Friday was bike day. And whilst I wanted to get a decent ride in, I didn’t want it to be a high intensity ride. So rather than looking for the hills, I headed for Cheshire which is pretty flat.
The planned route was one I’ve done before, and in fact was one I was going to do last week until apathy set in and I didn’t get beyond Wilmslow. With Tatton Park shut I thought I’d do a loop down that way and then follow the roads all the way around the Park.
Except I misremembered the exact route and ended up drawing a nice excursion around Rostherne which I quite enjoyed. Although it did mean a stop to double check the map when I appeared at a featureless T-junction and had no idea which way was home!
What was very noticeable was just how many vehicles were on the road. Bearing in mind that we were a) in lockdown and b) it was a Bank Holiday (75th anniversary of VE Day) there seemed to be a suspiciously large number of ‘essential journeys’ being undertaken.
Otherwise all went well and the cleats behaved absolutely fine. I did check them a couple of times whilst I was out just in case, but it looks like the relevant tightening lessons had been sufficiently learned!
On getting home I had another delivery! My Hammerite had arrived. Pleasing that it had taken 2 days, not 10. Less pleasing in that it meant that I really needed to get on and do the painting which was on the list of ‘jobs I’ve been avoiding for years’!
Yoga went ahead with electricity and without a hitch in the evening. Order in the world has been restored!
Saturday was the ‘final’ day of the unseasonably good weather and the temptation was to get straight out for a run before it got too warm. Except I’d had another bad night and an early-rise wasn’t therefore on the cards.
I also knew I needed to get the shed sorted out before going out doing exercise as I know that it wouldn’t happen at all if I left it until afterwards. It’s too easy to get in, get showered and cleaned up and then sit in a heap feeling exercise-happy but with no plans to move another muscle. So it was out into the garden armed with a tin of paint and a set of ladders.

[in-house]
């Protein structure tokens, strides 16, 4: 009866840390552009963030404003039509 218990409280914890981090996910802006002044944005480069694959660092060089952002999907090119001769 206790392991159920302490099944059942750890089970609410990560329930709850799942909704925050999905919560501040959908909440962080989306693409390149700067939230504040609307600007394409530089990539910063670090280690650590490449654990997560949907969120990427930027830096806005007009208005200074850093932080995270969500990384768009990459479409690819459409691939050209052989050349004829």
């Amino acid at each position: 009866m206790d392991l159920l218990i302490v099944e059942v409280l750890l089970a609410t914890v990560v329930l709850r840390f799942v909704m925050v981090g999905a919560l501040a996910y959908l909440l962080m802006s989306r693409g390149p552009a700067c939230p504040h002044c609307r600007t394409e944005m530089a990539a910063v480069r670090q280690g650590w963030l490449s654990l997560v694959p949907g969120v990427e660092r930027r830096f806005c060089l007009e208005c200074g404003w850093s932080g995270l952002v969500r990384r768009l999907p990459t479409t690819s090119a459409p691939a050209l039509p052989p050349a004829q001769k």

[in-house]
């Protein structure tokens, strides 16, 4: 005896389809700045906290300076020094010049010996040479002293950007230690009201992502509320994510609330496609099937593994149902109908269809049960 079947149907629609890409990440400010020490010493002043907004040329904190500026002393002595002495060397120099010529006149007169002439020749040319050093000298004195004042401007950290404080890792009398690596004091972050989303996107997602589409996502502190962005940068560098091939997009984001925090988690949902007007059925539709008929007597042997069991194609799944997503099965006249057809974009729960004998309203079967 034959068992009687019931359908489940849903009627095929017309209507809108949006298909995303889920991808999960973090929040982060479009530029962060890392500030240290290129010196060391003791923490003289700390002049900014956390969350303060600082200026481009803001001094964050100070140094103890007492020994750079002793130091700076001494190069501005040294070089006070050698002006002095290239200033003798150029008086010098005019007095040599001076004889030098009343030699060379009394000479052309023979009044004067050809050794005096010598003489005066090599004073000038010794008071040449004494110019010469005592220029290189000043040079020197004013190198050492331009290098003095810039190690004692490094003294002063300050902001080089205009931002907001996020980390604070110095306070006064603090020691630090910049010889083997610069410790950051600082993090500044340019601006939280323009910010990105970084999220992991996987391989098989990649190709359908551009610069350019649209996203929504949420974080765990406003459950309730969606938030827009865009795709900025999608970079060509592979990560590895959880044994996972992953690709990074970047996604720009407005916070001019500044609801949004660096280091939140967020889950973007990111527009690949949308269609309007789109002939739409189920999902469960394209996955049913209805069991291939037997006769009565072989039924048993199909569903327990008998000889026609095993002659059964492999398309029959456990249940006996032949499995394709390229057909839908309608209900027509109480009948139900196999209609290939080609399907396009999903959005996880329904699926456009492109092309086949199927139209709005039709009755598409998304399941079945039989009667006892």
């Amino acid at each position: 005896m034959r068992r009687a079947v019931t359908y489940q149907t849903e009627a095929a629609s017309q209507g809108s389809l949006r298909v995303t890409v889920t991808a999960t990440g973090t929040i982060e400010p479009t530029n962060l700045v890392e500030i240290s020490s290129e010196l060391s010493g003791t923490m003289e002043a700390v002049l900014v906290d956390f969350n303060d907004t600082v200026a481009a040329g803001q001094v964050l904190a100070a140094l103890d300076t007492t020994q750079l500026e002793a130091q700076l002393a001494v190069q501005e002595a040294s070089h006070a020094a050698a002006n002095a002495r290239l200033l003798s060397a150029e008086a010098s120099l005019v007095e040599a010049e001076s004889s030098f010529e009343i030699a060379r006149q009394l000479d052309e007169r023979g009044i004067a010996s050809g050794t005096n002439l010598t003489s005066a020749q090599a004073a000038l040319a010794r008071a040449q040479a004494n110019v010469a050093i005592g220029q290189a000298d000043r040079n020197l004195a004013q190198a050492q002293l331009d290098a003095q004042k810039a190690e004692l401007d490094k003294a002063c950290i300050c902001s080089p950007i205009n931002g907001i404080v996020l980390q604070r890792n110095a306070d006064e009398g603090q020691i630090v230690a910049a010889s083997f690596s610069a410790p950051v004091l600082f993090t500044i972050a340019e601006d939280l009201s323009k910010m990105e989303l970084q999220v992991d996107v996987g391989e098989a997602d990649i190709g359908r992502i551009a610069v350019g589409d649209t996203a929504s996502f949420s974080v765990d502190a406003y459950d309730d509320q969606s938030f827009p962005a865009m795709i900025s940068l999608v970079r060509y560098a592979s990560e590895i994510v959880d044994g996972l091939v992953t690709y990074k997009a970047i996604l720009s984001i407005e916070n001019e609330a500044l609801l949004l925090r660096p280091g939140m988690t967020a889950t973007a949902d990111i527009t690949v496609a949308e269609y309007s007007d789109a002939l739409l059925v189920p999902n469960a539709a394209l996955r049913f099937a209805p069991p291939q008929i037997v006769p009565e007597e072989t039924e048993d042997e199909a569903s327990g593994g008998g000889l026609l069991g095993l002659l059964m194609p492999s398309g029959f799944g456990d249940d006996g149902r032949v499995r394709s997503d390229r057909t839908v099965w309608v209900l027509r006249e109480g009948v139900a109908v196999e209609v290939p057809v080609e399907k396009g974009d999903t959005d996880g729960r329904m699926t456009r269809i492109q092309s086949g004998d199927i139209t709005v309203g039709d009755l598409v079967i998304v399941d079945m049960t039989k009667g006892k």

The shed hasn’t stood up to the weather that well, given these metal sheds are advertised as being robust. I’m not sure whether it’s being directly below a tree that drops several tons of discarded branches on it annually or that is sat un-built for about 6 months after it was first delivered. That said, it has been in situ for 10 years now. Anyway, the thin metal roof was pretty rusted and it was only a matter of time before it became too thin and disintegrated.
In the most part the paint job was pretty straightforward. One side of the shed is pretty accessible. It’s the side that’s amongst the trees and against the fence-line that was always going to be a problem. One only solved once I was part-way up the tree itself. Many occupational health rules were almost certainly discarded in the process of the paint job, but after a couple of hours it looked a lot less of a mess. Not that it was a simple task; the can of paint advised about how to clean the surface off. But it didn’t explain how to tell the tree to stop dropping its contents onto the wet paint whilst the job was going on! Nor did it advise the bird that emptied it’s bowels onto the roof either (at least I was on the other side of the shed at the time!!).
It was mid afternoon before I’d got my running shoes on. A running friend had made the trip to the exhibition site near Mellor Church the day before and so I decided that I would like to do the same.
The trip towards Mellor was pretty uneventful, other than the fact it was a very warm afternoon. There was a bit more cloud cover but that didn’t seem to reduce the temperature. Except for the wooded sections which were a very pleasant temperature. But as the outgoing trip was predominantly uphill and out in the open, it was a slow plod. Not a problem, the outing was about getting outside rather than trying to do anything speedy.
Before long I was at Mellor Church and a quick look around located the exhibition site. Turns out I’d run directly past it on my Cown Edge Way adventure, but I was so focused on making sure I was on the correct footpath that I didn’t notice!